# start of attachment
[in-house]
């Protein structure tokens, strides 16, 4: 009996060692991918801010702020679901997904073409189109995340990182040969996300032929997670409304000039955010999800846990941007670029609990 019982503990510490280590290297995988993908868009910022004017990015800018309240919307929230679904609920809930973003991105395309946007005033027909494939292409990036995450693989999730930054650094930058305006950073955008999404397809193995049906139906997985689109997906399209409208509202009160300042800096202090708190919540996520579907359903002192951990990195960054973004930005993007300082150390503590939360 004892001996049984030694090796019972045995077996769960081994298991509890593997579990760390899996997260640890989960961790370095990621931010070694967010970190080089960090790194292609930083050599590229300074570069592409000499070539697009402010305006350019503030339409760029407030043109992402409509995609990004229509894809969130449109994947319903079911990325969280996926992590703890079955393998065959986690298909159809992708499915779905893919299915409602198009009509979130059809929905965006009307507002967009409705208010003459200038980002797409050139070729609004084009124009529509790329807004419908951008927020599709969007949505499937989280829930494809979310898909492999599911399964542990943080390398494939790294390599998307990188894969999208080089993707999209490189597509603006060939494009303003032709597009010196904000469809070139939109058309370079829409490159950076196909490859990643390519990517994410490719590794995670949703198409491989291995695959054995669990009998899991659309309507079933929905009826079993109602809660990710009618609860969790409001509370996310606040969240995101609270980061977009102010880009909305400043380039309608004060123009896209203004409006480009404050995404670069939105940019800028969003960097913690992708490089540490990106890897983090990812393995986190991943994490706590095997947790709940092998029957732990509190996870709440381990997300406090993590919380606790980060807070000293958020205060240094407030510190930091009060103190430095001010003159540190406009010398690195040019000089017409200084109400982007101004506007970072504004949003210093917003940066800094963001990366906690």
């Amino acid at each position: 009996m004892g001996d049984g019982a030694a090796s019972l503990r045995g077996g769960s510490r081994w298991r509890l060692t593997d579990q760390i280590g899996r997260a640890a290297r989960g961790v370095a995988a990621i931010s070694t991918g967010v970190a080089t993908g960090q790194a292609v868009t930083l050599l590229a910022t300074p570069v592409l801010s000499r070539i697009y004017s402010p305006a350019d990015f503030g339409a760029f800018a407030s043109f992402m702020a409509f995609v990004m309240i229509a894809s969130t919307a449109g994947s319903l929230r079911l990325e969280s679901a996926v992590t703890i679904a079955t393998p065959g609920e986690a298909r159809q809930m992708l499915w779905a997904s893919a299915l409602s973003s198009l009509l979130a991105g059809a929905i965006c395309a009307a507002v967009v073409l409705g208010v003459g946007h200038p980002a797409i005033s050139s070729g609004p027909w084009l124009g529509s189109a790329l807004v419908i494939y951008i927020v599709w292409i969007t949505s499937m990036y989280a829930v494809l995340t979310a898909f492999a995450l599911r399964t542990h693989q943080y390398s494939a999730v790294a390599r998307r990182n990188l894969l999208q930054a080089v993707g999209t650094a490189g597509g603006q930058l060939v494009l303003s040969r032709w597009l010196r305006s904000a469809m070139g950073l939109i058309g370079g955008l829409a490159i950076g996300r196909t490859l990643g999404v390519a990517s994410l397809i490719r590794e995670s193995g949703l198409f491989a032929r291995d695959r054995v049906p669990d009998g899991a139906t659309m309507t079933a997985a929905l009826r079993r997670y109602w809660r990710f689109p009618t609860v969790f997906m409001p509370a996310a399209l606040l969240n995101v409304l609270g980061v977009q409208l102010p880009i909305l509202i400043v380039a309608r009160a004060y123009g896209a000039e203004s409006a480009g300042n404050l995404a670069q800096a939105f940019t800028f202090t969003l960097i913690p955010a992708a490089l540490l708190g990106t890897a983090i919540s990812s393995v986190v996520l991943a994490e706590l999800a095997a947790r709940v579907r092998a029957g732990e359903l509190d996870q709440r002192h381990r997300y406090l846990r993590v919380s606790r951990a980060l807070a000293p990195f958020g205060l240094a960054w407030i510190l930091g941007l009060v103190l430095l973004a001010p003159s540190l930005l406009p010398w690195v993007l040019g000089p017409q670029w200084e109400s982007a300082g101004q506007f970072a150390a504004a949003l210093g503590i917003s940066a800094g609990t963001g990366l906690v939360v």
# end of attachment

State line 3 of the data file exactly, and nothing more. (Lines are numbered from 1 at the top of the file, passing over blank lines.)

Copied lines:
């Amino acid at each position: 009996m004892g001996d049984g019982a030694a090796s019972l503990r045995g077996g769960s510490r081994w298991r509890l060692t593997d579990q760390i280590g899996r997260a640890a290297r989960g961790v370095a995988a990621i931010s070694t991918g967010v970190a080089t993908g960090q790194a292609v868009t930083l050599l590229a910022t300074p570069v592409l801010s000499r070539i697009y004017s402010p305006a350019d990015f503030g339409a760029f800018a407030s043109f992402m702020a409509f995609v990004m309240i229509a894809s969130t919307a449109g994947s319903l929230r079911l990325e969280s679901a996926v992590t703890i679904a079955t393998p065959g609920e986690a298909r159809q809930m992708l499915w779905a997904s893919a299915l409602s973003s198009l009509l979130a991105g059809a929905i965006c395309a009307a507002v967009v073409l409705g208010v003459g946007h200038p980002a797409i005033s050139s070729g609004p027909w084009l124009g529509s189109a790329l807004v419908i494939y951008i927020v599709w292409i969007t949505s499937m990036y989280a829930v494809l995340t979310a898909f492999a995450l599911r399964t542990h693989q943080y390398s494939a999730v790294a390599r998307r990182n990188l894969l999208q930054a080089v993707g999209t650094a490189g597509g603006q930058l060939v494009l303003s040969r032709w597009l010196r305006s904000a469809m070139g950073l939109i058309g370079g955008l829409a490159i950076g996300r196909t490859l990643g999404v390519a990517s994410l397809i490719r590794e995670s193995g949703l198409f491989a032929r291995d695959r054995v049906p669990d009998g899991a139906t659309m309507t079933a997985a929905l009826r079993r997670y109602w809660r990710f689109p009618t609860v969790f997906m409001p509370a996310a399209l606040l969240n995101v409304l609270g980061v977009q409208l102010p880009i909305l509202i400043v380039a309608r009160a004060y123009g896209a000039e203004s409006a480009g300042n404050l995404a670069q800096a939105f940019t800028f202090t969003l960097i913690p955010a992708a490089l540490l708190g990106t890897a983090i919540s990812s393995v986190v996520l991943a994490e706590l999800a095997a947790r709940v579907r092998a029957g732990e359903l509190d996870q709440r002192h381990r997300y406090l846990r993590v919380s606790r951990a980060l807070a000293p990195f958020g205060l240094a960054w407030i510190l930091g941007l009060v103190l430095l973004a001010p003159s540190l930005l406009p010398w690195v993007l040019g000089p017409q670029w200084e109400s982007a300082g101004q506007f970072a150390a504004a949003l210093g503590i917003s940066a800094g609990t963001g990366l906690v939360v």